Lack of access to technology and transportation are among the biggest barriers to vaccine access for the communities of color. Language barriers and vaccine hesitancy are also factors.

Seniors who don’t have a computer or internet can’t even attempt to schedule an appointment online and often have to rely on relatives or friends, if they can, to help register for a vaccine. Registration assistance hotlines are available, but wait times, which vary and can be an hour or more, are a source of frustration for many.

For those who don’t drive or have a vehicle, getting to one of the mostly drive-thru vaccination PODs poses a second challenge.

At the recent mobile clinic, seniors simply had to show up, which for many meant walking across the street or just a few blocks, filling out a paper registration form and staying for a 15-minute observation period after receiving their shot.

A couple of residents who attended the mobile clinic said they were able to schedule appointments at different vaccination sites several weeks out after waiting on the phone for a long time or having help from someone, but having the clinic in their neighborhood was more convenient to get to. And for several who have other health conditions that make them more vulnerable to the virus, it meant they could be vaccinated more quickly.

Miranda was accompanied to the clinic by her husband, Jose Miranda. Although they are separated, he drives her to her doctor’s appointments and brings her groceries.

“I still drive and everything, but people who can’t go anywhere by themselves, how are they going to get the vaccine?” he said.

The ease of getting vaccinated at the mobile clinic was a contrast to 75-year-old Jose Miranda’s own experience trying to register for a vaccine. He doesn’t have the internet so he asked his son to help him get an appointment. Jose Miranda says his son tried for hours to get help registering over the phone, but nobody answered.

“At (Oralia’s) last doctor’s appointment I told the nurse, ‘I don’t know how I’m going to do it, I don’t use the internet.’ It’s a big problem,” he says. That was a few weeks ago when vaccine registration was available only to people 75 and older. The doctor was able to help Jose Miranda make an appointment at the University of Arizona.

“The problem is that people who are her age or who are older, if they don’t have a computer or don’t know how to use it, how are they supposed to get the vaccine?” he said.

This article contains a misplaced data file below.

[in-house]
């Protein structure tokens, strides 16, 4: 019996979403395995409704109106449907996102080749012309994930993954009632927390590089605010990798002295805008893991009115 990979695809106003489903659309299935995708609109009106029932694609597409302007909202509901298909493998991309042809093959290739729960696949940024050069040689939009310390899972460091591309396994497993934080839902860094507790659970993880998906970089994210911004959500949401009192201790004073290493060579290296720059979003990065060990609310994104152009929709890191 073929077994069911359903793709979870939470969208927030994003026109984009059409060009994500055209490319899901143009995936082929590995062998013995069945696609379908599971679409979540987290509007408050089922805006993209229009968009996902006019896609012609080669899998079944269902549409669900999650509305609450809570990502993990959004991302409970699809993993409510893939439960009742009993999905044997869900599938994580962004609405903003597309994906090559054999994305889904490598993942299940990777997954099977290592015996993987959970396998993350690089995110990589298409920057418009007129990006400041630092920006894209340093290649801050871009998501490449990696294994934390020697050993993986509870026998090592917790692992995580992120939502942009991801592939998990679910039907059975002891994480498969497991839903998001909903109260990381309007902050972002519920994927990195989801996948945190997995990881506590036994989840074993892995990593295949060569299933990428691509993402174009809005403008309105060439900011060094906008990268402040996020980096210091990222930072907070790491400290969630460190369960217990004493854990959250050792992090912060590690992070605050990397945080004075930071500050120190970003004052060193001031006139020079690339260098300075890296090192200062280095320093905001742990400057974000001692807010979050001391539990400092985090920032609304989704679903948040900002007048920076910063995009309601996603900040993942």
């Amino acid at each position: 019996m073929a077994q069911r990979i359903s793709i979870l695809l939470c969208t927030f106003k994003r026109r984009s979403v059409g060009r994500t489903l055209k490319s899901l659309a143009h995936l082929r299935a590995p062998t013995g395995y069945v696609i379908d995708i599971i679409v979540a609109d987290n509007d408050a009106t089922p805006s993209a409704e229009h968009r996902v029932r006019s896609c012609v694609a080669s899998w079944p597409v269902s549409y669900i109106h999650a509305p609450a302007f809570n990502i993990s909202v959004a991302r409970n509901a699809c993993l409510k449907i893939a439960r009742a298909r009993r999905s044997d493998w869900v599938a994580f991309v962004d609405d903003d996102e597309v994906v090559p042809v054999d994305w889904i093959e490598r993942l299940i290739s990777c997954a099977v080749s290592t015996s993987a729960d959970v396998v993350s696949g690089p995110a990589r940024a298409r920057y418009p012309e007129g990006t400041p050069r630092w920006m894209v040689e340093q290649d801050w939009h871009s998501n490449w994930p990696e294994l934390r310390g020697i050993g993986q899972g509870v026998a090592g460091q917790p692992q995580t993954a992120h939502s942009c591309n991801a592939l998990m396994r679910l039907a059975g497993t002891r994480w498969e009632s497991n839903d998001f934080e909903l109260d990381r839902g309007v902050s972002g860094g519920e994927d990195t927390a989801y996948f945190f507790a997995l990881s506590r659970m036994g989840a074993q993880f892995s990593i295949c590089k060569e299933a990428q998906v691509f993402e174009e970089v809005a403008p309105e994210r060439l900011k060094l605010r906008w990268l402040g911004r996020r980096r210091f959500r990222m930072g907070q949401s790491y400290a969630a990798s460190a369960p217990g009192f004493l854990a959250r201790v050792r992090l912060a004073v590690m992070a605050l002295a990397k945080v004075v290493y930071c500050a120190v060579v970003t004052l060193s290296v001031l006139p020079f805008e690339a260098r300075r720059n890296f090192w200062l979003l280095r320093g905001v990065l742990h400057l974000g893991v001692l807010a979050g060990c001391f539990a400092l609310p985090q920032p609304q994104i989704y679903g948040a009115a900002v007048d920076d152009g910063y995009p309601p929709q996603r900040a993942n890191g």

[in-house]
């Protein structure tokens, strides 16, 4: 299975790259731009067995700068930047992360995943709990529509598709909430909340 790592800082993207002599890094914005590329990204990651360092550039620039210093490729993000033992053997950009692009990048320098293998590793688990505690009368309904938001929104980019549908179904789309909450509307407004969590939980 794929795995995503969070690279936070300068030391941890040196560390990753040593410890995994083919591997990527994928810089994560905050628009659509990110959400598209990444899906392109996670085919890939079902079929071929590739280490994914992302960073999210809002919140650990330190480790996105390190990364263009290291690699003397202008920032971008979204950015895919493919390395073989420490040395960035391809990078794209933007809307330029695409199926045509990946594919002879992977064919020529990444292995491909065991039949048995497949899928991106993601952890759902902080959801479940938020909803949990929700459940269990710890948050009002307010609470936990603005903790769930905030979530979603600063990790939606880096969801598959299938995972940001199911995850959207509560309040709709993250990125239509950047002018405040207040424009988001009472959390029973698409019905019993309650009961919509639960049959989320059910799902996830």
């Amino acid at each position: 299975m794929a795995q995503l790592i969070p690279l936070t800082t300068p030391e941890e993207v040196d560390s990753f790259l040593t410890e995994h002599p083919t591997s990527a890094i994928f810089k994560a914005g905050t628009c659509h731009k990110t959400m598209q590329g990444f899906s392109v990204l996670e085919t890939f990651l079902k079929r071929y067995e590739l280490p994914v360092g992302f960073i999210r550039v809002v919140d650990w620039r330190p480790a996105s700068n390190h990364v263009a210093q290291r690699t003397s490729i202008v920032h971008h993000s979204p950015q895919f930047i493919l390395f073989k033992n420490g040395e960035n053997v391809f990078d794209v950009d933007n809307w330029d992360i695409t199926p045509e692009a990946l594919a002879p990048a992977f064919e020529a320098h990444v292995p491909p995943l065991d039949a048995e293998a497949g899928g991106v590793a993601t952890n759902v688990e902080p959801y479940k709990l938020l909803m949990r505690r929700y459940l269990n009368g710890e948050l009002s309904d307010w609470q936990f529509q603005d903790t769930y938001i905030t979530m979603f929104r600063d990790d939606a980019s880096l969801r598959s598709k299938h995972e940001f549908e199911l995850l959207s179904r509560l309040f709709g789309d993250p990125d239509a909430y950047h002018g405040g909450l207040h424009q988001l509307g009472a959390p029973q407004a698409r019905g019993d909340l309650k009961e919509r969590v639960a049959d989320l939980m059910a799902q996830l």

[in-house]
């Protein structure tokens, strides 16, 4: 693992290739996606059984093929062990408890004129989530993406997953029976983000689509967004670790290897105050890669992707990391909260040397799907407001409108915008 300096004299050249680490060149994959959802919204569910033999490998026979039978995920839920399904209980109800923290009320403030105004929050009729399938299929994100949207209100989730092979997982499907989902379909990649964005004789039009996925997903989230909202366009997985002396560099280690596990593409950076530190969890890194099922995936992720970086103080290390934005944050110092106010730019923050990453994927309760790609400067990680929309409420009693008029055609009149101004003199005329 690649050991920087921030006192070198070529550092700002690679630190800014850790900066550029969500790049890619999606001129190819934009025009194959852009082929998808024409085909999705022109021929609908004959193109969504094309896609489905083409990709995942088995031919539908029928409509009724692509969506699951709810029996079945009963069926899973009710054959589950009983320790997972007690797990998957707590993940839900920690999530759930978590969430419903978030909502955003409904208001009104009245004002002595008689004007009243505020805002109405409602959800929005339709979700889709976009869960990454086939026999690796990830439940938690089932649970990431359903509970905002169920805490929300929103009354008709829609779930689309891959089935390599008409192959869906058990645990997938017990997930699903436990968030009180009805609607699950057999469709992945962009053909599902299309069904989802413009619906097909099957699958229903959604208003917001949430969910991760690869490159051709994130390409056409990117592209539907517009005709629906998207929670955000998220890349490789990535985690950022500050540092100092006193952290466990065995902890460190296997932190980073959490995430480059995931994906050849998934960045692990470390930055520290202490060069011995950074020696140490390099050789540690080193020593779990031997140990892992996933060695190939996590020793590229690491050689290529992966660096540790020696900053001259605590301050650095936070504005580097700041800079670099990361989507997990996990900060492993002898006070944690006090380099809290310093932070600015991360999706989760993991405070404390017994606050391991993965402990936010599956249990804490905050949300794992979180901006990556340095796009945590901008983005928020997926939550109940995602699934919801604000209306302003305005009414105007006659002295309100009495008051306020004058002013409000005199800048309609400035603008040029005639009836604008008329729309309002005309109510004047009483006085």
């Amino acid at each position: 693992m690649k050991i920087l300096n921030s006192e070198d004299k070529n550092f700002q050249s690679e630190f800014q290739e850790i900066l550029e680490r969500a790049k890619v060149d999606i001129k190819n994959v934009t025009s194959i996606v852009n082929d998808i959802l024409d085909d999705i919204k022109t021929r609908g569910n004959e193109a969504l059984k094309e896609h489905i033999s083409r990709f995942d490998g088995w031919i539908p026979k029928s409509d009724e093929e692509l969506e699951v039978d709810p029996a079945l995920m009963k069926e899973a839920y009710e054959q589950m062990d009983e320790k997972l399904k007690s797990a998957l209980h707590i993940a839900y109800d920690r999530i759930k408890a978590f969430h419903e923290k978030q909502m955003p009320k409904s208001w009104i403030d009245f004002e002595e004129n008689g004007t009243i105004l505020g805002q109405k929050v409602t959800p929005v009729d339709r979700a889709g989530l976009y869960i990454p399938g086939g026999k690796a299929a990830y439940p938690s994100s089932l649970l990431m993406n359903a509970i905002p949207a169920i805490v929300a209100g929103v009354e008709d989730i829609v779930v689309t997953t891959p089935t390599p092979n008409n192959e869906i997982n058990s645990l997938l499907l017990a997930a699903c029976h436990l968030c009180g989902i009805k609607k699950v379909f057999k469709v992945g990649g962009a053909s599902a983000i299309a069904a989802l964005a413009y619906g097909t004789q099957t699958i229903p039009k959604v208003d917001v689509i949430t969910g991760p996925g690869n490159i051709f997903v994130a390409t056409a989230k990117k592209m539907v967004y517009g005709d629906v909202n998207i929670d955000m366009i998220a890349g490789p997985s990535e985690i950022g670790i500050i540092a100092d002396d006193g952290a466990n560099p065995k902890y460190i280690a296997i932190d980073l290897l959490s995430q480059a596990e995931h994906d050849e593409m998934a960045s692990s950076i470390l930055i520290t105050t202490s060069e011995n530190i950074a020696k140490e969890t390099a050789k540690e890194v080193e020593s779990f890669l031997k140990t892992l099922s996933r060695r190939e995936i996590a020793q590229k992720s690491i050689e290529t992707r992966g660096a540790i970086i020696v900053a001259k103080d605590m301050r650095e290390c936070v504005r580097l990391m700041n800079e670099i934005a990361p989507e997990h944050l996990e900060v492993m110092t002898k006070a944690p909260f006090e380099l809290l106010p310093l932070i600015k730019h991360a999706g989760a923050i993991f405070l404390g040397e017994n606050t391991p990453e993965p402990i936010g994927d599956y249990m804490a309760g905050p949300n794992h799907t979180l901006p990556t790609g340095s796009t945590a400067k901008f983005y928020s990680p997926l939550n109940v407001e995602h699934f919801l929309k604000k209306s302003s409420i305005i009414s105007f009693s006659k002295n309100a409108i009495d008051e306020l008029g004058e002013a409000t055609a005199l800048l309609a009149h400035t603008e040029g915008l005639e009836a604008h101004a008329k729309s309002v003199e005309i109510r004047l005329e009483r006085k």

Villegas, of the housing authority, helped advocate for the mobile clinic.

“When I came to this job I saw where all the vaccination events were, and then I looked at my new community I was working in and I realized I have two buildings with seniors, many over 75 and over 65, that don’t have access. They don’t have people that can take them and they don’t know how to make appointments,” she says. “It was really good when Dr. Cullen saw that there is a need for the mobile units here in these hard-to-reach communities because you have to come to them.”

District 5 Supervisor Adelita Grijalva agreed, saying mobile clinics help take the confusion and hurdles out of the vaccination process. Rather than having to navigate the online registration process and face potential transportation issues, the mobile clinics focus on word-of-mouth communication through community partners that residents trust.

The housing authority’s staff made phone calls to its residents to gauge how many people would like to be vaccinated and also left paper flyers on everyone’s doors to remind them about the clinic.

“It’s that peer-to-peer, doctor-to-patient kind of relationship that really helps inform decisions,” Grijalva said. “Those relationships with smaller organizations and churches is how these communities are going to be vaccinated. Because it’s people that they trust.”

Leading up to the county’s first mobile clinic at St. John’s Evangelist Church, Grijalva said her best friend’s dad was going door to door telling people about the event. Over 500 people were vaccinated that day, the majority of whom were elderly, Hispanic and Spanish speakers.

The unique challenges that face minority communities are not new, however. For Tucson Mayor Regina Romero, the pandemic has only emphasized the hardships that disadvantaged communities have faced throughout history.

“We’ve always known that access to health care, access to reliable transportation, access to Wi-Fi and the internet have long existed for communities of color, but the pandemic has exacerbated and highlighted those issues,” she said. “These are also the communities that have had the highest rates of infection during the pandemic.”

Impact of COVID-19 by the numbers

In addition to age, race and ethnicity can be additional risk factors for severe illness associated with COVID-19. According to public-health officials, long-standing systemic and social inequities put many people from minority groups at an increased risk for hospitalization and death from the virus. While seniors of color tend to have increased rates of chronic diseases and underlying conditions, they also tend to live in areas with higher rates of poverty compared to white seniors.